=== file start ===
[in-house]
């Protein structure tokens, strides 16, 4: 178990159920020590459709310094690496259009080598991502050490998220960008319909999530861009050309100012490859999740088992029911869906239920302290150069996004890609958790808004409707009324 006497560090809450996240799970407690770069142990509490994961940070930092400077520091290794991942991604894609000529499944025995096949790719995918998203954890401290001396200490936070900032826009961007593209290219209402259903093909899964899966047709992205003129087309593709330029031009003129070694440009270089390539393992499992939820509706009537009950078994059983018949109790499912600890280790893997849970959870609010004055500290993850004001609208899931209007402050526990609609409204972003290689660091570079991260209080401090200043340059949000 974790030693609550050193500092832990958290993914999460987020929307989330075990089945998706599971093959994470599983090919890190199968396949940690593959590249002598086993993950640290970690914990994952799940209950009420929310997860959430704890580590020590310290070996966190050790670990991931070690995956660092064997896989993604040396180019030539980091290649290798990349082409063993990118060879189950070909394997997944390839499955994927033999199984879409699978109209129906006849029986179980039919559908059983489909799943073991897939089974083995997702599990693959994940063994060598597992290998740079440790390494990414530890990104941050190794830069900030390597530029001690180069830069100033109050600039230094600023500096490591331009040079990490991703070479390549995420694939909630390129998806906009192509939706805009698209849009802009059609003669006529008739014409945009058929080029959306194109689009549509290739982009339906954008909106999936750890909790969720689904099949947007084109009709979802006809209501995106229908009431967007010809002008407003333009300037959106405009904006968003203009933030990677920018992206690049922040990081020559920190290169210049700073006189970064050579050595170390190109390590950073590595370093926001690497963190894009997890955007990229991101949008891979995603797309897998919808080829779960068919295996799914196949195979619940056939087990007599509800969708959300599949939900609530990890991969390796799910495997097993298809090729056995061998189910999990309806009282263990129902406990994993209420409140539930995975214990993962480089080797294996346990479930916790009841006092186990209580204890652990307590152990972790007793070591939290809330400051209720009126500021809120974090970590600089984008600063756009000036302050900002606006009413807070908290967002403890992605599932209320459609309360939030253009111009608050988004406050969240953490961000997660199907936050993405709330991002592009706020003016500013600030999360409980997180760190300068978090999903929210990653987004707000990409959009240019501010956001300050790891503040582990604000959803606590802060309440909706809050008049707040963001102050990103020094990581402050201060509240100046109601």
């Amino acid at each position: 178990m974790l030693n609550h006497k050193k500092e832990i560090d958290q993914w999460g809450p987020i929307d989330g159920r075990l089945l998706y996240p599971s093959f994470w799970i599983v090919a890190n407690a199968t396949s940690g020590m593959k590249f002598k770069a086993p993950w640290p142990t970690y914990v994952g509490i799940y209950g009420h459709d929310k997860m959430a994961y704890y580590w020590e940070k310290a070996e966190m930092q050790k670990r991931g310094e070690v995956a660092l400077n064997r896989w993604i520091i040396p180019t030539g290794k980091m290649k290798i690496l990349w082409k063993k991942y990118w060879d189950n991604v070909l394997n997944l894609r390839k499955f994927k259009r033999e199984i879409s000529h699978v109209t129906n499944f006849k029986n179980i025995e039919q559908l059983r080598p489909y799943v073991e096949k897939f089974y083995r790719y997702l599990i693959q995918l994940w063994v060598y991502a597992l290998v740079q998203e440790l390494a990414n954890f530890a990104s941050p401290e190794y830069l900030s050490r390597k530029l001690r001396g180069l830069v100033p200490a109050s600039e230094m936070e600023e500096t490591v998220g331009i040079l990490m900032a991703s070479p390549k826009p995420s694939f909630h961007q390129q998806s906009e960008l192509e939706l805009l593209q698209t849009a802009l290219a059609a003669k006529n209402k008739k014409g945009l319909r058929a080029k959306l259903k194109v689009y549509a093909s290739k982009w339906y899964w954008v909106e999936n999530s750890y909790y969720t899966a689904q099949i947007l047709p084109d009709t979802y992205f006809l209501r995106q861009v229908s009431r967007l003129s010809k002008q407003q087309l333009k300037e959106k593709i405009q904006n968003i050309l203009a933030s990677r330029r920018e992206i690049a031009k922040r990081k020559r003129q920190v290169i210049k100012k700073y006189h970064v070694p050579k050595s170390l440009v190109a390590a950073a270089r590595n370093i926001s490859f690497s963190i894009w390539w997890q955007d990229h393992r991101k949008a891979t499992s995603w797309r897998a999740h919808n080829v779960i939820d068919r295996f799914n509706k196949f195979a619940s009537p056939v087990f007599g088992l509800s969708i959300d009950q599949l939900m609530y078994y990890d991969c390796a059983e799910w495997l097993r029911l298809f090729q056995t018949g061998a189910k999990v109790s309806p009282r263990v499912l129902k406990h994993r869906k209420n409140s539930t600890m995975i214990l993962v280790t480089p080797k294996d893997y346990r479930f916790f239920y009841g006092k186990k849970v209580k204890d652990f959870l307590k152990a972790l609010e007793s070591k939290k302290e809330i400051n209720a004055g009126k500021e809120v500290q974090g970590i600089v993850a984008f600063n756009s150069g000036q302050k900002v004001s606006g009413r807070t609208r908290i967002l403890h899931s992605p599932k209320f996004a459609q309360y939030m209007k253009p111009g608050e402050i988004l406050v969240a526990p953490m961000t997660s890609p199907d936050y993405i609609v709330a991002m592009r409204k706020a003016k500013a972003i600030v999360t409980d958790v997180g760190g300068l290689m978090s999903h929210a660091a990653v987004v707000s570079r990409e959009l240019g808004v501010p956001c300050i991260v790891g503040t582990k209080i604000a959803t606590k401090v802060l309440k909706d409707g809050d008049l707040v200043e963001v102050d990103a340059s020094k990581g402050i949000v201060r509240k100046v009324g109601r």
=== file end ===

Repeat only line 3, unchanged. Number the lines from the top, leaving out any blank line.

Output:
């Amino acid at each position: 178990m974790l030693n609550h006497k050193k500092e832990i560090d958290q993914w999460g809450p987020i929307d989330g159920r075990l089945l998706y996240p599971s093959f994470w799970i599983v090919a890190n407690a199968t396949s940690g020590m593959k590249f002598k770069a086993p993950w640290p142990t970690y914990v994952g509490i799940y209950g009420h459709d929310k997860m959430a994961y704890y580590w020590e940070k310290a070996e966190m930092q050790k670990r991931g310094e070690v995956a660092l400077n064997r896989w993604i520091i040396p180019t030539g290794k980091m290649k290798i690496l990349w082409k063993k991942y990118w060879d189950n991604v070909l394997n997944l894609r390839k499955f994927k259009r033999e199984i879409s000529h699978v109209t129906n499944f006849k029986n179980i025995e039919q559908l059983r080598p489909y799943v073991e096949k897939f089974y083995r790719y997702l599990i693959q995918l994940w063994v060598y991502a597992l290998v740079q998203e440790l390494a990414n954890f530890a990104s941050p401290e190794y830069l900030s050490r390597k530029l001690r001396g180069l830069v100033p200490a109050s600039e230094m936070e600023e500096t490591v998220g331009i040079l990490m900032a991703s070479p390549k826009p995420s694939f909630h961007q390129q998806s906009e960008l192509e939706l805009l593209q698209t849009a802009l290219a059609a003669k006529n209402k008739k014409g945009l319909r058929a080029k959306l259903k194109v689009y549509a093909s290739k982009w339906y899964w954008v909106e999936n999530s750890y909790y969720t899966a689904q099949i947007l047709p084109d009709t979802y992205f006809l209501r995106q861009v229908s009431r967007l003129s010809k002008q407003q087309l333009k300037e959106k593709i405009q904006n968003i050309l203009a933030s990677r330029r920018e992206i690049a031009k922040r990081k020559r003129q920190v290169i210049k100012k700073y006189h970064v070694p050579k050595s170390l440009v190109a390590a950073a270089r590595n370093i926001s490859f690497s963190i894009w390539w997890q955007d990229h393992r991101k949008a891979t499992s995603w797309r897998a999740h919808n080829v779960i939820d068919r295996f799914n509706k196949f195979a619940s009537p056939v087990f007599g088992l509800s969708i959300d009950q599949l939900m609530y078994y990890d991969c390796a059983e799910w495997l097993r029911l298809f090729q056995t018949g061998a189910k999990v109790s309806p009282r263990v499912l129902k406990h994993r869906k209420n409140s539930t600890m995975i214990l993962v280790t480089p080797k294996d893997y346990r479930f916790f239920y009841g006092k186990k849970v209580k204890d652990f959870l307590k152990a972790l609010e007793s070591k939290k302290e809330i400051n209720a004055g009126k500021e809120v500290q974090g970590i600089v993850a984008f600063n756009s150069g000036q302050k900002v004001s606006g009413r807070t609208r908290i967002l403890h899931s992605p599932k209320f996004a459609q309360y939030m209007k253009p111009g608050e402050i988004l406050v969240a526990p953490m961000t997660s890609p199907d936050y993405i609609v709330a991002m592009r409204k706020a003016k500013a972003i600030v999360t409980d958790v997180g760190g300068l290689m978090s999903h929210a660091a990653v987004v707000s570079r990409e959009l240019g808004v501010p956001c300050i991260v790891g503040t582990k209080i604000a959803t606590k401090v802060l309440k909706d409707g809050d008049l707040v200043e963001v102050d990103a340059s020094k990581g402050i949000v201060r509240k100046v009324g109601r």